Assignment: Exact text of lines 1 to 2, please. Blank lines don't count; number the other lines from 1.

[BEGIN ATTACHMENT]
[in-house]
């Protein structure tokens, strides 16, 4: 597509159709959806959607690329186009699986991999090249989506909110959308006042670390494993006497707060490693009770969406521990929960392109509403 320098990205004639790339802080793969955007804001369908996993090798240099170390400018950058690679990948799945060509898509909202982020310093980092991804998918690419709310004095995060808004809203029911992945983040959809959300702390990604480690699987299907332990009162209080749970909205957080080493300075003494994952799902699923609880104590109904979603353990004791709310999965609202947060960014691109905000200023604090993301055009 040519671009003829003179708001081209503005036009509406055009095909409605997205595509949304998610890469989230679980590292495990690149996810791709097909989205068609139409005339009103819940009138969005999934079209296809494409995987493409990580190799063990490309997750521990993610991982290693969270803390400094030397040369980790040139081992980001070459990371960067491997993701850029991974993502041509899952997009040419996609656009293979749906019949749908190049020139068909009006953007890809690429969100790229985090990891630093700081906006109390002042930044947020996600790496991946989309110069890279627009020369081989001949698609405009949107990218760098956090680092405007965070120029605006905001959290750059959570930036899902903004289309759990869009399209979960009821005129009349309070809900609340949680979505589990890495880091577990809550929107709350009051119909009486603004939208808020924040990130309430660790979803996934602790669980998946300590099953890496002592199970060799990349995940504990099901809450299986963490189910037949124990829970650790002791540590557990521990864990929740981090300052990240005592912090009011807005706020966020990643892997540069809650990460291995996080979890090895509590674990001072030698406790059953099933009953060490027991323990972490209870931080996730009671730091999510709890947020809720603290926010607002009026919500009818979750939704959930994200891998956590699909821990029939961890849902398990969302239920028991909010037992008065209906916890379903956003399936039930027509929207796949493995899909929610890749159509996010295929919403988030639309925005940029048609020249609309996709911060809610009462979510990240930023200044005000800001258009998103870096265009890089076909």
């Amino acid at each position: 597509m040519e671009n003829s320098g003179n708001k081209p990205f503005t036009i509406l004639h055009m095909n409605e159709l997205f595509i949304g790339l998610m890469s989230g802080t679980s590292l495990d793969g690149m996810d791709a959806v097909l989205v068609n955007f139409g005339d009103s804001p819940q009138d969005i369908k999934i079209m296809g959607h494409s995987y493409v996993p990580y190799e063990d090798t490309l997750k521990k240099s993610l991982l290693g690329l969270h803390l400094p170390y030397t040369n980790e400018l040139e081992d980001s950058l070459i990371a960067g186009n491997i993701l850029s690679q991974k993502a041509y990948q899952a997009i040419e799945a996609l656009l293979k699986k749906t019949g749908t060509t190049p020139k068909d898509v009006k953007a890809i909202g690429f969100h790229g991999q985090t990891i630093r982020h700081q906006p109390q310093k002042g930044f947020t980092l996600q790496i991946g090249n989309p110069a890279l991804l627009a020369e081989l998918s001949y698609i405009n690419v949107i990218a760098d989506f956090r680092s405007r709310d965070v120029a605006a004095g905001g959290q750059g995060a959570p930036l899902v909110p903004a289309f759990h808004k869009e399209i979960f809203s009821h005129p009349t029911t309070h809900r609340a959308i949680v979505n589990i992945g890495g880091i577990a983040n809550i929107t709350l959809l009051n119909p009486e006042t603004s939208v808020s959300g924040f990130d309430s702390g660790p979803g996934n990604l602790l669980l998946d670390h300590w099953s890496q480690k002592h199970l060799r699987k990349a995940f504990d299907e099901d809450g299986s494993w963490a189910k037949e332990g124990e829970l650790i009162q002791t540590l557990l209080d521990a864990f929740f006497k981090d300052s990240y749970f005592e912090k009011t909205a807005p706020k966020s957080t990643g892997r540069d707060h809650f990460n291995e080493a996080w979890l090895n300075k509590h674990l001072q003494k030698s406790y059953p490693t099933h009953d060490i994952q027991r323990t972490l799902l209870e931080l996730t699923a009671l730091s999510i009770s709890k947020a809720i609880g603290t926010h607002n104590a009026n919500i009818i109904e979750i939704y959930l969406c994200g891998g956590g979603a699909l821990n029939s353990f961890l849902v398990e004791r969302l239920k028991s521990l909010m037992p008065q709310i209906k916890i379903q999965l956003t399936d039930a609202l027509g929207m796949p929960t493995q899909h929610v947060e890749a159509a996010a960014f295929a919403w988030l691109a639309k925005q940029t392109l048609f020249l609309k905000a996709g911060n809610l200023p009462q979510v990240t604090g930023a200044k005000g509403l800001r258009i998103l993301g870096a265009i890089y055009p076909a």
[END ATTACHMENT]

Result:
[in-house]
């Protein structure tokens, strides 16, 4: 597509159709959806959607690329186009699986991999090249989506909110959308006042670390494993006497707060490693009770969406521990929960392109509403 320098990205004639790339802080793969955007804001369908996993090798240099170390400018950058690679990948799945060509898509909202982020310093980092991804998918690419709310004095995060808004809203029911992945983040959809959300702390990604480690699987299907332990009162209080749970909205957080080493300075003494994952799902699923609880104590109904979603353990004791709310999965609202947060960014691109905000200023604090993301055009 040519671009003829003179708001081209503005036009509406055009095909409605997205595509949304998610890469989230679980590292495990690149996810791709097909989205068609139409005339009103819940009138969005999934079209296809494409995987493409990580190799063990490309997750521990993610991982290693969270803390400094030397040369980790040139081992980001070459990371960067491997993701850029991974993502041509899952997009040419996609656009293979749906019949749908190049020139068909009006953007890809690429969100790229985090990891630093700081906006109390002042930044947020996600790496991946989309110069890279627009020369081989001949698609405009949107990218760098956090680092405007965070120029605006905001959290750059959570930036899902903004289309759990869009399209979960009821005129009349309070809900609340949680979505589990890495880091577990809550929107709350009051119909009486603004939208808020924040990130309430660790979803996934602790669980998946300590099953890496002592199970060799990349995940504990099901809450299986963490189910037949124990829970650790002791540590557990521990864990929740981090300052990240005592912090009011807005706020966020990643892997540069809650990460291995996080979890090895509590674990001072030698406790059953099933009953060490027991323990972490209870931080996730009671730091999510709890947020809720603290926010607002009026919500009818979750939704959930994200891998956590699909821990029939961890849902398990969302239920028991909010037992008065209906916890379903956003399936039930027509929207796949493995899909929610890749159509996010295929919403988030639309925005940029048609020249609309996709911060809610009462979510990240930023200044005000800001258009998103870096265009890089076909």